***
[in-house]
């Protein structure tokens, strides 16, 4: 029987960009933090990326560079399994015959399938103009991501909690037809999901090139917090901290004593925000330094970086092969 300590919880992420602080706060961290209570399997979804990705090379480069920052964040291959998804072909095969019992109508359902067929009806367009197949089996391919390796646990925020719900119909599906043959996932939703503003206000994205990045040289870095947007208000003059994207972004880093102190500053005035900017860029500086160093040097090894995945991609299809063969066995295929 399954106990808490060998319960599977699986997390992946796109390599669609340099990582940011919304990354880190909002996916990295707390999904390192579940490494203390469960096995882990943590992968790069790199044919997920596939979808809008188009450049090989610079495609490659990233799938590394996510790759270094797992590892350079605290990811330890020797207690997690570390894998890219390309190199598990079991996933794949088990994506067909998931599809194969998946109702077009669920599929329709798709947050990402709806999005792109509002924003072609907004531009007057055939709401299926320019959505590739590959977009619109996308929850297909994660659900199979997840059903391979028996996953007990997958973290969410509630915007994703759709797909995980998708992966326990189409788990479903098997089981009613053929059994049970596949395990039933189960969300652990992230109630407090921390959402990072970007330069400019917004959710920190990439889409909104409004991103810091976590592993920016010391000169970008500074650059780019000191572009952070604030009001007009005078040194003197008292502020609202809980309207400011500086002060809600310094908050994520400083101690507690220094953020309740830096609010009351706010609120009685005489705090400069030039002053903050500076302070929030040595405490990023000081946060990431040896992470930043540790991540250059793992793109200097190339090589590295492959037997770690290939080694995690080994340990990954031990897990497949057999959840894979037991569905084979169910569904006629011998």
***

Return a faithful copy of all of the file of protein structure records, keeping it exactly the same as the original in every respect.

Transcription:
[in-house]
């Protein structure tokens, strides 16, 4: 029987960009933090990326560079399994015959399938103009991501909690037809999901090139917090901290004593925000330094970086092969 300590919880992420602080706060961290209570399997979804990705090379480069920052964040291959998804072909095969019992109508359902067929009806367009197949089996391919390796646990925020719900119909599906043959996932939703503003206000994205990045040289870095947007208000003059994207972004880093102190500053005035900017860029500086160093040097090894995945991609299809063969066995295929 399954106990808490060998319960599977699986997390992946796109390599669609340099990582940011919304990354880190909002996916990295707390999904390192579940490494203390469960096995882990943590992968790069790199044919997920596939979808809008188009450049090989610079495609490659990233799938590394996510790759270094797992590892350079605290990811330890020797207690997690570390894998890219390309190199598990079991996933794949088990994506067909998931599809194969998946109702077009669920599929329709798709947050990402709806999005792109509002924003072609907004531009007057055939709401299926320019959505590739590959977009619109996308929850297909994660659900199979997840059903391979028996996953007990997958973290969410509630915007994703759709797909995980998708992966326990189409788990479903098997089981009613053929059994049970596949395990039933189960969300652990992230109630407090921390959402990072970007330069400019917004959710920190990439889409909104409004991103810091976590592993920016010391000169970008500074650059780019000191572009952070604030009001007009005078040194003197008292502020609202809980309207400011500086002060809600310094908050994520400083101690507690220094953020309740830096609010009351706010609120009685005489705090400069030039002053903050500076302070929030040595405490990023000081946060990431040896992470930043540790991540250059793992793109200097190339090589590295492959037997770690290939080694995690080994340990990954031990897990497949057999959840894979037991569905084979169910569904006629011998």